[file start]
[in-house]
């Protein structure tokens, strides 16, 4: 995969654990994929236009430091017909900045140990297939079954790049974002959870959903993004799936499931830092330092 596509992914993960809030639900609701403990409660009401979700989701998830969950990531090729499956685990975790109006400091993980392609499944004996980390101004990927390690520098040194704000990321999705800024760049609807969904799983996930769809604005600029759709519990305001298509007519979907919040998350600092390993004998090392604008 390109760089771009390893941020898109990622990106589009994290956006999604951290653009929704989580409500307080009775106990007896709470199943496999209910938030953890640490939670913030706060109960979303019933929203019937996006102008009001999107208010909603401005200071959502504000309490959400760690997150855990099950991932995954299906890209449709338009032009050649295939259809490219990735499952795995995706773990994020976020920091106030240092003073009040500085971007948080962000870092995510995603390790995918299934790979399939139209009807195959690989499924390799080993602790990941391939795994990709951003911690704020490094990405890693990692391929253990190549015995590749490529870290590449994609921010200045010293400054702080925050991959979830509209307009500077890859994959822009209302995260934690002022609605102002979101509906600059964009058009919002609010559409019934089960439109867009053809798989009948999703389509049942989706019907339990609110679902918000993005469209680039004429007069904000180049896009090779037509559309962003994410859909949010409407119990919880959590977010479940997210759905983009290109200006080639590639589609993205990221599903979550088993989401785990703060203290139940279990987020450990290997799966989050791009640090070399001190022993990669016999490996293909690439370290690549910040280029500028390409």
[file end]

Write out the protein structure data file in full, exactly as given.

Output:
[in-house]
């Protein structure tokens, strides 16, 4: 995969654990994929236009430091017909900045140990297939079954790049974002959870959903993004799936499931830092330092 596509992914993960809030639900609701403990409660009401979700989701998830969950990531090729499956685990975790109006400091993980392609499944004996980390101004990927390690520098040194704000990321999705800024760049609807969904799983996930769809604005600029759709519990305001298509007519979907919040998350600092390993004998090392604008 390109760089771009390893941020898109990622990106589009994290956006999604951290653009929704989580409500307080009775106990007896709470199943496999209910938030953890640490939670913030706060109960979303019933929203019937996006102008009001999107208010909603401005200071959502504000309490959400760690997150855990099950991932995954299906890209449709338009032009050649295939259809490219990735499952795995995706773990994020976020920091106030240092003073009040500085971007948080962000870092995510995603390790995918299934790979399939139209009807195959690989499924390799080993602790990941391939795994990709951003911690704020490094990405890693990692391929253990190549015995590749490529870290590449994609921010200045010293400054702080925050991959979830509209307009500077890859994959822009209302995260934690002022609605102002979101509906600059964009058009919002609010559409019934089960439109867009053809798989009948999703389509049942989706019907339990609110679902918000993005469209680039004429007069904000180049896009090779037509559309962003994410859909949010409407119990919880959590977010479940997210759905983009290109200006080639590639589609993205990221599903979550088993989401785990703060203290139940279990987020450990290997799966989050791009640090070399001190022993990669016999490996293909690439370290690549910040280029500028390409």